It’s an irony for Chinese negotiators who took part in the second round of economic cooperation framework agreement (ECFA) negotiations in Taoyuan County yesterday to say from a resort in Dasi that they remain open-minded about the trade pact and would do whatever they can to minimize any potential negative impact on the local economy.
Dasi is home to dictator Chiang Kai-shek’s (蔣介石) mausoleum, which to this day remains off-limits to Chinese tour groups, despite its popularity and the fact that tourism authorities in Beijing have never formally restricted the visits.
If you talk in private to Taiwanese travel agencies that arrange local trips for Chinese tourists, they will confirm that it is an unwritten rule that no travel agency will put anything related to the Chinese Communist Party’s (CCP) old-time rival on the tour groups’ itineraries.
Only individual tourists who come from a third country and are not escorted by Chinese tour guides can visit the mausoleum.
That shows China isn’t as open-minded and democratic as it would like to imply.
Although refusing to pay tribute to a former dictator might be construed as honorable under other circumstances, it is no less than a joke for the CCP, which is just as authoritarian as Chiang’s regime was, to have such a ban — a clear case of the pot calling the kettle black.
Taiwanese tour operators will also tell you that Beijing authorities prohibit their outbound tourists from speaking freely to the media unless their comments are pre-approved.
This is just one small example of how China says one thing, but means another. Nobody should be surprised when Chinese officials hide their true colors.
This holds especially true when one considers the comments made yesterday by Tang Wei (唐煒), director of the Taiwan, Hong Kong and Macau Affairs Department under China’s Ministry of Commerce, who chaired the first round of talks on Jan. 26 in Beijing and co-chaired yesterday’s round of talks in Dasi.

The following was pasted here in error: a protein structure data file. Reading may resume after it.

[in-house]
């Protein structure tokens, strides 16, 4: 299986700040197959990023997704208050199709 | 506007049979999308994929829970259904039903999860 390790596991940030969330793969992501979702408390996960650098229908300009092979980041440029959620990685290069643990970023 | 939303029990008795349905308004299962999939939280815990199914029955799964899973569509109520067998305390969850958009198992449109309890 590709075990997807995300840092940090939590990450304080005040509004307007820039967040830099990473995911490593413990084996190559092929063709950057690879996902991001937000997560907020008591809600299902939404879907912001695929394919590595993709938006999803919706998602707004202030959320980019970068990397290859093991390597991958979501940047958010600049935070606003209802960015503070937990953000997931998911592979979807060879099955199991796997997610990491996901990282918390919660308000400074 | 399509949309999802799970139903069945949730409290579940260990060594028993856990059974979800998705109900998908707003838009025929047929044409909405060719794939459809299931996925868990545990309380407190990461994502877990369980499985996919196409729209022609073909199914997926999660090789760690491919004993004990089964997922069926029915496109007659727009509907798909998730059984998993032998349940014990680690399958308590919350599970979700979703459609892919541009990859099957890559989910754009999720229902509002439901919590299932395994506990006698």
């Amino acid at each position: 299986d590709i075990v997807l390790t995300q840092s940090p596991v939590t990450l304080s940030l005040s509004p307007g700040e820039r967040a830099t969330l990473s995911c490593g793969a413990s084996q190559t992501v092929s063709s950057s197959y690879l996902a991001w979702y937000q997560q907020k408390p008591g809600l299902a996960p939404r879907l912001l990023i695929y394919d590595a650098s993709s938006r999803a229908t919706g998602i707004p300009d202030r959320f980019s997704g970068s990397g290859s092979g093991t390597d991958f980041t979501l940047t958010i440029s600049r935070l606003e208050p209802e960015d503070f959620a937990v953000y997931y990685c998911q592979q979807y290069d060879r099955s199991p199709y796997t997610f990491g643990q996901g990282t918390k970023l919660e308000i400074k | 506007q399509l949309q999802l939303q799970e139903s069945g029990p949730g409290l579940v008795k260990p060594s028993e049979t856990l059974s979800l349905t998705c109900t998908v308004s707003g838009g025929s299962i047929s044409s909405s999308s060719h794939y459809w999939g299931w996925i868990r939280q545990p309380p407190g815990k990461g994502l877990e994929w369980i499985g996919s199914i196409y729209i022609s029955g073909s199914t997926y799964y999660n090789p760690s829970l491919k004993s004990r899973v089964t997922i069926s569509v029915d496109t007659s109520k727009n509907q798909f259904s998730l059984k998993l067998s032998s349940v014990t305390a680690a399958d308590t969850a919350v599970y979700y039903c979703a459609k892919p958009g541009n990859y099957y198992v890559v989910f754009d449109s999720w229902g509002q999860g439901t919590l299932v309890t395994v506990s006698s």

Tang, in his opening address, heaped praise on the ECFA, saying that Chinese leaders aim to facilitate such a “good thing.”
Then he admitted that the trade pact would not be a panacea that will boost the local economy, although he said it was not a “horrifying monster” that will destroy Taiwan’s economy. In the afternoon, he admitted that “it is too difficult to tend to every aspect of the deal as the clock is ticking.”
Without going into details, what Tang said raised nothing but more doubts about the deal.
Is an ECFA a good thing or not? Good for whom?
Why are both sides in such a hurry to ink the deal when they say the deal is neither sweet nor bitter? Why not spend more time and tend to every detail of the deal before signing it, which would be in the interest of both sides?
No answers, of course, will be offered to these questions for the time being.
But let’s hope the upcoming debate or “dialogue” between President Ma Ying-jeou (馬英九) and Democratic Progressive Party Chairperson Tsai Ing-wen (蔡英文) will shed some light on the matter.